Health

Grassy Narrows First Nation hails $90M for care home as a step toward ‘full mercury justice’

The Grassy Narrows First Nation took a step forward in its decades-long fight for justice Monday, as the federal government agreed to provide $90 million for a care home that will treat those poisoned by mercury.

The long-awaited deal includes $68.9 million in a trust for operational and servicing costs over 30 years, and an agreement to periodically review the funding levels. Ottawa had previously agreed to provide $19.5 million for construction costs of the facility.

Chief Randy Fobister, who inked the deal with Services Minister Marc Miller on Monday, said challenges remain for the community but in a statement he called the agreement a “milestone” and said it represented progress toward “full mercury justice.”

“I respect Minister Miller for taking this important step today toward keeping his word,” he said. “We expect Canada to continue to honour this sacred promise, and we will make sure of that.”

The pollution blamed for the mercury poisoning began in the 1960s, when the Dryden pulp and paper mill, operated by Reed Paper, dumped 10 tonnes of mercury into the Wabigoon River upstream of Grassy Narrows in northern Ontario.

Over the past three years, the Star and scientists have revealed that fish near Grassy Narrows remain the most contaminated in the province; that there are mercury-contaminated soil and river sediments at or near the site of the old mill; and that the provincial government knew in the 1990s that mercury was visible in soil under that site and never told anyone in Grassy Narrows or nearby Wabaseemoong (Whitedog) Independent Nations. Scientists strongly suspect that old mercury still contaminates the mill site and pollutes the river.

The effects of mercury poisoning can be lifelong. It is known to cause slurred speech, tunnel vision and tremors. Some have said there’s never been true recognition from the government of the damage caused to the community.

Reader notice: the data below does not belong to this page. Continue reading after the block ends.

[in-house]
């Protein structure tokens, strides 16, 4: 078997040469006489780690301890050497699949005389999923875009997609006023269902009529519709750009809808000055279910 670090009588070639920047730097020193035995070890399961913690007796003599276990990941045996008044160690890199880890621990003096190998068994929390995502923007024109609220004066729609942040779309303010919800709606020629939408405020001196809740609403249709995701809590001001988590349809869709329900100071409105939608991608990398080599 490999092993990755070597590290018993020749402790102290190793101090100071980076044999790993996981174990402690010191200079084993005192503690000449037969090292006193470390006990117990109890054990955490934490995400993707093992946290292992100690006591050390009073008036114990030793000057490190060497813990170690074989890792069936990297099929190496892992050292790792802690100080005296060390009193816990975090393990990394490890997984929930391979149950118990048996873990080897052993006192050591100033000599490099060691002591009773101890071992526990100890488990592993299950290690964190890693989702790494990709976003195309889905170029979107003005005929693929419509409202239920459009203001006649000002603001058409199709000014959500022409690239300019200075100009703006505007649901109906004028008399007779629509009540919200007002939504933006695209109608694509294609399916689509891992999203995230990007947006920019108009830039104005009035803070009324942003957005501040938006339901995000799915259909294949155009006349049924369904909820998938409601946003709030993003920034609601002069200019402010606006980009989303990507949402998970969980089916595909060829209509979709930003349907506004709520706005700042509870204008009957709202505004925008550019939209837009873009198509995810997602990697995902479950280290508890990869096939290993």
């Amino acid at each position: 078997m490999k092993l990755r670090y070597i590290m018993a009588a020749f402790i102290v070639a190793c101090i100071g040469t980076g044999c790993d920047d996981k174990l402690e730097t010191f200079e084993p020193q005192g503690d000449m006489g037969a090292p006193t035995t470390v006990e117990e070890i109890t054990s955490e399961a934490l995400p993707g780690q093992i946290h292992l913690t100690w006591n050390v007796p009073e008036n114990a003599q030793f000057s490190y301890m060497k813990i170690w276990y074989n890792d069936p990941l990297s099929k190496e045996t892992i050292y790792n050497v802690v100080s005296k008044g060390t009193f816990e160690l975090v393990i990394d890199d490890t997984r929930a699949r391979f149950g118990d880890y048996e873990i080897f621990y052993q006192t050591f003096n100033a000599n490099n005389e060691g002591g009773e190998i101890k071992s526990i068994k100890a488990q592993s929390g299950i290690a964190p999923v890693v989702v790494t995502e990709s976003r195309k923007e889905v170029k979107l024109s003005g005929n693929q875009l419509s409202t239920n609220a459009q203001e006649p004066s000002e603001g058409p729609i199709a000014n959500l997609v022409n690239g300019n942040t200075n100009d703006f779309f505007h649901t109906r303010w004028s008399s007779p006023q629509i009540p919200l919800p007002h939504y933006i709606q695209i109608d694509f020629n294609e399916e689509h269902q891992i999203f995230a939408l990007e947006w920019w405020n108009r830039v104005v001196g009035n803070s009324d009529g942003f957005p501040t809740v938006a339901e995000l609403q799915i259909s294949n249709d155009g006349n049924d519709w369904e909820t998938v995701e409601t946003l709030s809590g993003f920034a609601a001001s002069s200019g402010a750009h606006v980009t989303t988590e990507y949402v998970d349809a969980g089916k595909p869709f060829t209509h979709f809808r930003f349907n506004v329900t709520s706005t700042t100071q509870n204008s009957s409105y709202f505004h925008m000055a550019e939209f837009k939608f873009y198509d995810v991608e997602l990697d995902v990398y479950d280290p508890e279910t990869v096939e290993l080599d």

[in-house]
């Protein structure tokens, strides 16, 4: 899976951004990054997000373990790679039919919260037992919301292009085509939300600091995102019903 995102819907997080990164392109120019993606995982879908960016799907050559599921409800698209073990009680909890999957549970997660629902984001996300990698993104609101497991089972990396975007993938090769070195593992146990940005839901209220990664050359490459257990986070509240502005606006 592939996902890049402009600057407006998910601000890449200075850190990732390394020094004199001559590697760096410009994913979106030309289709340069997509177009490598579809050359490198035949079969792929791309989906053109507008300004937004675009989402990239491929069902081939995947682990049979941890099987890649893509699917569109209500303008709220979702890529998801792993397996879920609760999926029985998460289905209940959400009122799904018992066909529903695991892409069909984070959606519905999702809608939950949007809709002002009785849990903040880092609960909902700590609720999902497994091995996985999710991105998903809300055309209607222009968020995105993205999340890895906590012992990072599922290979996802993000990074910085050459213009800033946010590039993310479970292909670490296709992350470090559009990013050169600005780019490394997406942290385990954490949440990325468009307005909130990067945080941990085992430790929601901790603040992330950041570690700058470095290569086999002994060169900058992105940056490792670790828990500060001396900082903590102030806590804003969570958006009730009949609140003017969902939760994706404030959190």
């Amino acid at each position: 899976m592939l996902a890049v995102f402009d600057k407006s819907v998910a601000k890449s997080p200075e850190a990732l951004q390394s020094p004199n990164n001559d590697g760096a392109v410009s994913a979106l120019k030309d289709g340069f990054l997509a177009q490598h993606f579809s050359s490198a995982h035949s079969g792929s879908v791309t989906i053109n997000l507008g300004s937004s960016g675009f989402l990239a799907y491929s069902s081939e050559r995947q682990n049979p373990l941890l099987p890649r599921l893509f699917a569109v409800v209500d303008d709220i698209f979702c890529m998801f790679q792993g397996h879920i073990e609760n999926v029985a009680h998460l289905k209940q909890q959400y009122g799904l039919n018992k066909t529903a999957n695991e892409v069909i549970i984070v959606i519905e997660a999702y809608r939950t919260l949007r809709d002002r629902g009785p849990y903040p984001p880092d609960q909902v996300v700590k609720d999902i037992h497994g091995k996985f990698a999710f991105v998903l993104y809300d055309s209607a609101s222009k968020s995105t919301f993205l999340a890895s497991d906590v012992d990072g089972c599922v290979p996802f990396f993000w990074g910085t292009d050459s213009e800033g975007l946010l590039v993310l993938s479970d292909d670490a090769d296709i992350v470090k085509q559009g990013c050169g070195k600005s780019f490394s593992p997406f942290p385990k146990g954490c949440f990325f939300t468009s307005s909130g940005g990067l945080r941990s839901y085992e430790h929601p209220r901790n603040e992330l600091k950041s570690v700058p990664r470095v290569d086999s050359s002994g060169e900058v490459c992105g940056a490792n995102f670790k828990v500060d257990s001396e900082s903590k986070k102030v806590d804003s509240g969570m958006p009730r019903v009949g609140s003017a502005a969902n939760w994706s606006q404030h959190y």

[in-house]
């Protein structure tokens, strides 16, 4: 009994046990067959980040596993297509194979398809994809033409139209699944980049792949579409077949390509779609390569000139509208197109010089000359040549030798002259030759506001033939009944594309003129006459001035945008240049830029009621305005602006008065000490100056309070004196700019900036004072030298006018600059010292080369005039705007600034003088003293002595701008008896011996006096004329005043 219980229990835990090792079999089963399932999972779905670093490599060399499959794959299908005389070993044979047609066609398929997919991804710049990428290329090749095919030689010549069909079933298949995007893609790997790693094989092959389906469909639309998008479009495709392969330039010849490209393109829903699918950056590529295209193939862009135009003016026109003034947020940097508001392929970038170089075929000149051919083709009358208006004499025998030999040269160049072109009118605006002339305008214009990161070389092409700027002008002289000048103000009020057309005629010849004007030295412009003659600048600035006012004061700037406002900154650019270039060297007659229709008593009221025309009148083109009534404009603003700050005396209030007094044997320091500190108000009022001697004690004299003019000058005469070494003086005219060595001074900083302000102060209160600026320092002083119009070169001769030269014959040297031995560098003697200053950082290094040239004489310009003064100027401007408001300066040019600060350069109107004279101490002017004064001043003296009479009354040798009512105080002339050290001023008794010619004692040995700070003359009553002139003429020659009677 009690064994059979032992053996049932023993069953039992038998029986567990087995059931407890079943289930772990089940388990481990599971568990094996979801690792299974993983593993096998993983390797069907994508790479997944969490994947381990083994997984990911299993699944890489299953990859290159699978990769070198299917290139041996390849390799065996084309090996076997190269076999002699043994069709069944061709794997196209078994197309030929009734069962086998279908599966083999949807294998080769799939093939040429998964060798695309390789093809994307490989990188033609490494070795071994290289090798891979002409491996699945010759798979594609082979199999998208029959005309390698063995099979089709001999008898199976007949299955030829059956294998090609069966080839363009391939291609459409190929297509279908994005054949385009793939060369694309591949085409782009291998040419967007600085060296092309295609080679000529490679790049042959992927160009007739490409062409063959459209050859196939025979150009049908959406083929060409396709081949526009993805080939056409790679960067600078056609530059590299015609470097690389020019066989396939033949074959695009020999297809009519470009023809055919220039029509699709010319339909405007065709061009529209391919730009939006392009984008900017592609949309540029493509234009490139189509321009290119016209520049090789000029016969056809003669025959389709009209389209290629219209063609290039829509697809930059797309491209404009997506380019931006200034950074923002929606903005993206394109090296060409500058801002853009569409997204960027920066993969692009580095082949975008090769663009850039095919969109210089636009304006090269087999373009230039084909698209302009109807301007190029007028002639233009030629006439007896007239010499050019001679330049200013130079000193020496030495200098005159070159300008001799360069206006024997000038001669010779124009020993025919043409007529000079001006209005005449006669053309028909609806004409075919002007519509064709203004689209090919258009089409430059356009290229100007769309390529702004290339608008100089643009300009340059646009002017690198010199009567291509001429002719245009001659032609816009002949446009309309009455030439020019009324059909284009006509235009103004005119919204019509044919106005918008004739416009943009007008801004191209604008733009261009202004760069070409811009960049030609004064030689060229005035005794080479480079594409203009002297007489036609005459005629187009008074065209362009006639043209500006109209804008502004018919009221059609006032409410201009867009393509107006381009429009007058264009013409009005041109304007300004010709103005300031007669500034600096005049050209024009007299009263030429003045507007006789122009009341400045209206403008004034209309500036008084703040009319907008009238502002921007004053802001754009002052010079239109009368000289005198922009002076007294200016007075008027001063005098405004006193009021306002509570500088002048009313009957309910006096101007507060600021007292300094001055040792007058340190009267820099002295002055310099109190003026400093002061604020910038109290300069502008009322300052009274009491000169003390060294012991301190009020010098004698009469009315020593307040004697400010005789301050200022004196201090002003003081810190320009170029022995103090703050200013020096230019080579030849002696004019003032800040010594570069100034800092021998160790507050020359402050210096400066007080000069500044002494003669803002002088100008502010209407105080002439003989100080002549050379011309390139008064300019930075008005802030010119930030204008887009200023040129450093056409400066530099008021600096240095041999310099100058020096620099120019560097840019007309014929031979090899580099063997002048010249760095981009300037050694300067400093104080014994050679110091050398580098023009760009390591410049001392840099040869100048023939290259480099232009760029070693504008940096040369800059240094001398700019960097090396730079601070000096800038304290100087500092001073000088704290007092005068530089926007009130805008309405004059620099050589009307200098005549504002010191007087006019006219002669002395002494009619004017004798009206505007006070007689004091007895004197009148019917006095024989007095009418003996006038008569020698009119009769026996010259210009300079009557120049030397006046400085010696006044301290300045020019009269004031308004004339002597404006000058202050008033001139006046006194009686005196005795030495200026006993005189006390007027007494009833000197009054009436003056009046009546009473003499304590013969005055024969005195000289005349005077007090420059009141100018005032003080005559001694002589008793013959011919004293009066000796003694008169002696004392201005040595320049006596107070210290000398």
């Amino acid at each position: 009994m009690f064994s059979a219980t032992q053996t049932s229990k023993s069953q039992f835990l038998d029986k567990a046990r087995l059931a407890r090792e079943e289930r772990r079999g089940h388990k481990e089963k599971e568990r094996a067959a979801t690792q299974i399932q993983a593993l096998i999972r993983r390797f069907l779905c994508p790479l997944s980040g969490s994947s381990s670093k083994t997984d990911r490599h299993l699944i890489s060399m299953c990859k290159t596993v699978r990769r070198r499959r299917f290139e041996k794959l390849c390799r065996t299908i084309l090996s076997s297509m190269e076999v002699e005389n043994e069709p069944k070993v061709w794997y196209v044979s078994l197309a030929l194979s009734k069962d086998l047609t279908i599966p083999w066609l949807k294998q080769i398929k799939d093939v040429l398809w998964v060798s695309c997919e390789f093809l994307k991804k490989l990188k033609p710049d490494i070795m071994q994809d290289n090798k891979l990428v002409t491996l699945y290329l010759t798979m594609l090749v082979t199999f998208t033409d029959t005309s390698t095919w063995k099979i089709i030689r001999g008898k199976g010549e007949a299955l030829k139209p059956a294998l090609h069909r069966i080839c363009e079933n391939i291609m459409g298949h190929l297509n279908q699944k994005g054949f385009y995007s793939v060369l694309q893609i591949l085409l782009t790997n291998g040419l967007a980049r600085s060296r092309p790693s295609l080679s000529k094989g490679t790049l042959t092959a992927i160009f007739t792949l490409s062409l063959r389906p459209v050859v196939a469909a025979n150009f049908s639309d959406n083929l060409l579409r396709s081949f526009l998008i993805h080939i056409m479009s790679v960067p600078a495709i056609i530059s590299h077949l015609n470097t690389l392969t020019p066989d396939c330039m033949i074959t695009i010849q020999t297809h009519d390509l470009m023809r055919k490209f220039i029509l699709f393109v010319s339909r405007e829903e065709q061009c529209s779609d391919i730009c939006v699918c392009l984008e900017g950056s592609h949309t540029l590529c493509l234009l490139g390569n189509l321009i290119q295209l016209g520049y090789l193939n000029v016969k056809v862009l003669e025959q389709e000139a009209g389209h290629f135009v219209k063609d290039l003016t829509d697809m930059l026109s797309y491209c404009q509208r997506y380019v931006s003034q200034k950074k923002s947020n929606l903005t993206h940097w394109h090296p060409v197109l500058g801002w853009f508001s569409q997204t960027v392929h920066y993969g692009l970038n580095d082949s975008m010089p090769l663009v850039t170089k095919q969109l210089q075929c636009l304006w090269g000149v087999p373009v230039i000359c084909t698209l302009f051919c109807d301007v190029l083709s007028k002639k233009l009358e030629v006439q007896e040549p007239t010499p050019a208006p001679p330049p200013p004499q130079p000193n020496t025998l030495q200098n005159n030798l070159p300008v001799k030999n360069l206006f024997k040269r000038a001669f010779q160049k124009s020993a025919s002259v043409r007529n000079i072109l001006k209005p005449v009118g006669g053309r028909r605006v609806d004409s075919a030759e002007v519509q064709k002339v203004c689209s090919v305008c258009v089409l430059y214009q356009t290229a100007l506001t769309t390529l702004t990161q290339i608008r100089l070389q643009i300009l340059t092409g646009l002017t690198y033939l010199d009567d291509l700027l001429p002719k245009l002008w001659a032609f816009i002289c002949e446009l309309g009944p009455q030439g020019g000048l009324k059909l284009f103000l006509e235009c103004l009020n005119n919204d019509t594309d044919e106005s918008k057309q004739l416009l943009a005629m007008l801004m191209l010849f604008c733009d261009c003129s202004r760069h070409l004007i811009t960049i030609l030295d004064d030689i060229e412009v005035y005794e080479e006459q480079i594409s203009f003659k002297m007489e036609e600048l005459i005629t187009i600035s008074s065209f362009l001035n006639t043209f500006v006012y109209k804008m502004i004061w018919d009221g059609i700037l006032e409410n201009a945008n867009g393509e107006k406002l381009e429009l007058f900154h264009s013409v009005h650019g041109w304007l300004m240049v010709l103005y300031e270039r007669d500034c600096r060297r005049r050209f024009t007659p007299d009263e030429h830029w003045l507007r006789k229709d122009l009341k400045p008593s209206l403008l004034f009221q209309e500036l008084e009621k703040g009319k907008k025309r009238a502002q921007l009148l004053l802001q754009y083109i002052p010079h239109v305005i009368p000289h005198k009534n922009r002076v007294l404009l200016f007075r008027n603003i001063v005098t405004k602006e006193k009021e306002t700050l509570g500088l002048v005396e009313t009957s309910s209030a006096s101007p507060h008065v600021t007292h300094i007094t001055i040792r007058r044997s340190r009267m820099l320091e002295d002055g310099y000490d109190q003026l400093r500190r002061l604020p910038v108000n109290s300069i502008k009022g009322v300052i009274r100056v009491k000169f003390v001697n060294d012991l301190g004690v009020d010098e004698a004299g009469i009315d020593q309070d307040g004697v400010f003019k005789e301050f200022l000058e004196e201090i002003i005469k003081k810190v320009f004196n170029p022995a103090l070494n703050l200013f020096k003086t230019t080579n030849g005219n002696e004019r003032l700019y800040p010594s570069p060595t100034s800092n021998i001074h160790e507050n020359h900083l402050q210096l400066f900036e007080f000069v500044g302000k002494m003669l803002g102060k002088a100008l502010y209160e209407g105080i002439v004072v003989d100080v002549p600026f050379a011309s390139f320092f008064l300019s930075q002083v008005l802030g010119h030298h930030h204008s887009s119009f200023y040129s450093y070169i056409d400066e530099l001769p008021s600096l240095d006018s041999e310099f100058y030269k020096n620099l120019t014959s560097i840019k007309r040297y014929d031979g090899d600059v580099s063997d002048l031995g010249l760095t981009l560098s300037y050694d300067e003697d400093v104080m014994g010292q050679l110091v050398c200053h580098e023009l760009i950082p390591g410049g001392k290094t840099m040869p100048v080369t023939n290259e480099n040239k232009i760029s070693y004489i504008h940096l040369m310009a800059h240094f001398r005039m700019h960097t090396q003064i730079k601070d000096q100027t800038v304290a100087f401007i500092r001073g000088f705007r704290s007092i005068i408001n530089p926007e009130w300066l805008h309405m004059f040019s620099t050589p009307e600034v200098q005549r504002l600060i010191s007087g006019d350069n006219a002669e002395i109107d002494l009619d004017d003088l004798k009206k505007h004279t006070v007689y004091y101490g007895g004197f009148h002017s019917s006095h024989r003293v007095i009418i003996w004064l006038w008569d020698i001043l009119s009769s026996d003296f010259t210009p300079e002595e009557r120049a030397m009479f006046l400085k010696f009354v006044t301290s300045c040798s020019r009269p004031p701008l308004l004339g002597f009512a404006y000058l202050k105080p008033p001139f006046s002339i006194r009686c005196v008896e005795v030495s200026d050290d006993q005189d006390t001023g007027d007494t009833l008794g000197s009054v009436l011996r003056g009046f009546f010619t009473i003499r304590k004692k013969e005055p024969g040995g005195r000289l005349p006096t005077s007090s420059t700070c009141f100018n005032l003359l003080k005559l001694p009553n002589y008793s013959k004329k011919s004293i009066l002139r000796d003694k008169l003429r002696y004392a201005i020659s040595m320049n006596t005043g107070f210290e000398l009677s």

For years, Grassy Narrows has been pushing for money from the federal government so that it could build and operate a care home for those who have been poisoned. The community has also been demanding financial compensation for those suffering. To date, about 14 per cent of Grassy Narrows members have received compensation, according to the community.

The new care home, once completed, is expected to offer palliative care, physiotherapy, counselling, traditional healing and have both in- and outpatient services. It will be able to treat 22 in-patients.

Judy Da Silva has been going to protests and advocating for a care home for years. Seeing the minister come to Grassy Narrows to sign the agreement made for a “powerful” moment, she said.

“Once they start building the mercury home — like right now, our community people at the level they’re at, it’s like a disbelief in government promises,” she said.

“Once they see the ground breaking, they’ll know it’s for real.”

Several former federal Indigenous Services ministers, including Jane Philpott and Seamus O’Regan, have tried to make headway on the deal, but it had stalled through the years.

Meanwhile, survivors of the pollution have had to travel far outside the community in order to get the care they’ve needed.

After having to travel between Kenora and a Thunder Bay facility 600 kilometres from Grassy Narrows to get care while he struggled with a degenerative neurological disorder, former chief and care-home advocate Steve Fobister died in 2018. In 2014, he carried out a brief hunger strike on the doorstep of the Ontario legislature, requesting a care home for those who had been poisoned by mercury.

In 2017, the federal government pledged to deal with the issue “once and for all” after the Star found mercury-tainted soil behind the old mill. While she was Indigenous Services minister, Philpott struck a feasibility study for a care home.

But by 2019 there were concerns that movement on the project had stalled. When Miller, the current minister, took over, there was once again progress and after some rocky back and forth, in 2020, a deal was signed for the construction portion of the funding.

“Our work is not done,” said Fobister. “There is still much more that needs to be done to restore the damage that mercury has done to our community.”

With files from David Bruser



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